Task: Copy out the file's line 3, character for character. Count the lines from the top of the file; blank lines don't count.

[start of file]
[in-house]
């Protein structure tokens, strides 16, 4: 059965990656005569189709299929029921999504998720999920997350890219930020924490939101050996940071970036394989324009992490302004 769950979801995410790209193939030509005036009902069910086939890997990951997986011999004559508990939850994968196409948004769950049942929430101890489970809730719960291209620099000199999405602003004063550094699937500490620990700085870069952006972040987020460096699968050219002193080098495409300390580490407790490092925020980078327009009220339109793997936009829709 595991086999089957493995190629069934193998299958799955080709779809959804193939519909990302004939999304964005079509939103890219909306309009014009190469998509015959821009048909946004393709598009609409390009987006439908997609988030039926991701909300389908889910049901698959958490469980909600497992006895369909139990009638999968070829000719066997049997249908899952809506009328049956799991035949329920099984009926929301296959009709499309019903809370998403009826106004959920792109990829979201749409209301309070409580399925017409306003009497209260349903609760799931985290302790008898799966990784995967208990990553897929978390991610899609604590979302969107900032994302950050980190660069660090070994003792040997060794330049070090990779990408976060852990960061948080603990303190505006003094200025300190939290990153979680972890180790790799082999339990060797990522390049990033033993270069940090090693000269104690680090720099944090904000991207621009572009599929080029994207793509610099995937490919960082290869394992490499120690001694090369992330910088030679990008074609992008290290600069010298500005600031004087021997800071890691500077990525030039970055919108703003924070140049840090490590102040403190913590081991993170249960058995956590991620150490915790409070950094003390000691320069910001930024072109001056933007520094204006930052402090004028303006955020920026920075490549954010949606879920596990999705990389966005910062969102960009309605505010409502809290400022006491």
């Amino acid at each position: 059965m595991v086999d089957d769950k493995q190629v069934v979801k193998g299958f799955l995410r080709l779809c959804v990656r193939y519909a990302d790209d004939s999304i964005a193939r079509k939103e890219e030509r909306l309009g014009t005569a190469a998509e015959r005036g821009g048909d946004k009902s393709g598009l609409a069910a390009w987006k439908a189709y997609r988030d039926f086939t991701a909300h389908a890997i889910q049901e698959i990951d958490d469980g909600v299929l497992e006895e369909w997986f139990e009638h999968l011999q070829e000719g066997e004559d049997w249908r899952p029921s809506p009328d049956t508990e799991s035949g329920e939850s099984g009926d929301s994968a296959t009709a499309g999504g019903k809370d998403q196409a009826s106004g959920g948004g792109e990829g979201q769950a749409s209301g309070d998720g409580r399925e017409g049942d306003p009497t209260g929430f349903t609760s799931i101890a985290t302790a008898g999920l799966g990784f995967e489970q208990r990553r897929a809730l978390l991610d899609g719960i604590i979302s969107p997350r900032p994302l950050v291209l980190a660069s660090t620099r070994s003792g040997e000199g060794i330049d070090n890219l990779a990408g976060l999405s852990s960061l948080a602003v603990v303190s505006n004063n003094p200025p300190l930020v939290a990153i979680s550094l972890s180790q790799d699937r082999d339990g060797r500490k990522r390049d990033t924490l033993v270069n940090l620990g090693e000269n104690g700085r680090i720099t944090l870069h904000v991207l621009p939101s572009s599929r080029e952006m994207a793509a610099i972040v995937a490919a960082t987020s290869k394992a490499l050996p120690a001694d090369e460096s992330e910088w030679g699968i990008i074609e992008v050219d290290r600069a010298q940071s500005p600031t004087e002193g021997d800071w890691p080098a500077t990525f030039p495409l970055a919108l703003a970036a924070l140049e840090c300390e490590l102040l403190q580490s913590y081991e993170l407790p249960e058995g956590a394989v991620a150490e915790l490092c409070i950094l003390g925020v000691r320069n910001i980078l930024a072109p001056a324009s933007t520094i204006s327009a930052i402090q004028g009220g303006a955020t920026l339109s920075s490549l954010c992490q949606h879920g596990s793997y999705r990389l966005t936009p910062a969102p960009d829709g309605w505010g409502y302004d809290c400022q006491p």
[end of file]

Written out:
């Amino acid at each position: 059965m595991v086999d089957d769950k493995q190629v069934v979801k193998g299958f799955l995410r080709l779809c959804v990656r193939y519909a990302d790209d004939s999304i964005a193939r079509k939103e890219e030509r909306l309009g014009t005569a190469a998509e015959r005036g821009g048909d946004k009902s393709g598009l609409a069910a390009w987006k439908a189709y997609r988030d039926f086939t991701a909300h389908a890997i889910q049901e698959i990951d958490d469980g909600v299929l497992e006895e369909w997986f139990e009638h999968l011999q070829e000719g066997e004559d049997w249908r899952p029921s809506p009328d049956t508990e799991s035949g329920e939850s099984g009926d929301s994968a296959t009709a499309g999504g019903k809370d998403q196409a009826s106004g959920g948004g792109e990829g979201q769950a749409s209301g309070d998720g409580r399925e017409g049942d306003p009497t209260g929430f349903t609760s799931i101890a985290t302790a008898g999920l799966g990784f995967e489970q208990r990553r897929a809730l978390l991610d899609g719960i604590i979302s969107p997350r900032p994302l950050v291209l980190a660069s660090t620099r070994s003792g040997e000199g060794i330049d070090n890219l990779a990408g976060l999405s852990s960061l948080a602003v603990v303190s505006n004063n003094p200025p300190l930020v939290a990153i979680s550094l972890s180790q790799d699937r082999d339990g060797r500490k990522r390049d990033t924490l033993v270069n940090l620990g090693e000269n104690g700085r680090i720099t944090l870069h904000v991207l621009p939101s572009s599929r080029e952006m994207a793509a610099i972040v995937a490919a960082t987020s290869k394992a490499l050996p120690a001694d090369e460096s992330e910088w030679g699968i990008i074609e992008v050219d290290r600069a010298q940071s500005p600031t004087e002193g021997d800071w890691p080098a500077t990525f030039p495409l970055a919108l703003a970036a924070l140049e840090c300390e490590l102040l403190q580490s913590y081991e993170l407790p249960e058995g956590a394989v991620a150490e915790l490092c409070i950094l003390g925020v000691r320069n910001i980078l930024a072109p001056a324009s933007t520094i204006s327009a930052i402090q004028g009220g303006a955020t920026l339109s920075s490549l954010c992490q949606h879920g596990s793997y999705r990389l966005t936009p910062a969102p960009d829709g309605w505010g409502y302004d809290c400022q006491p």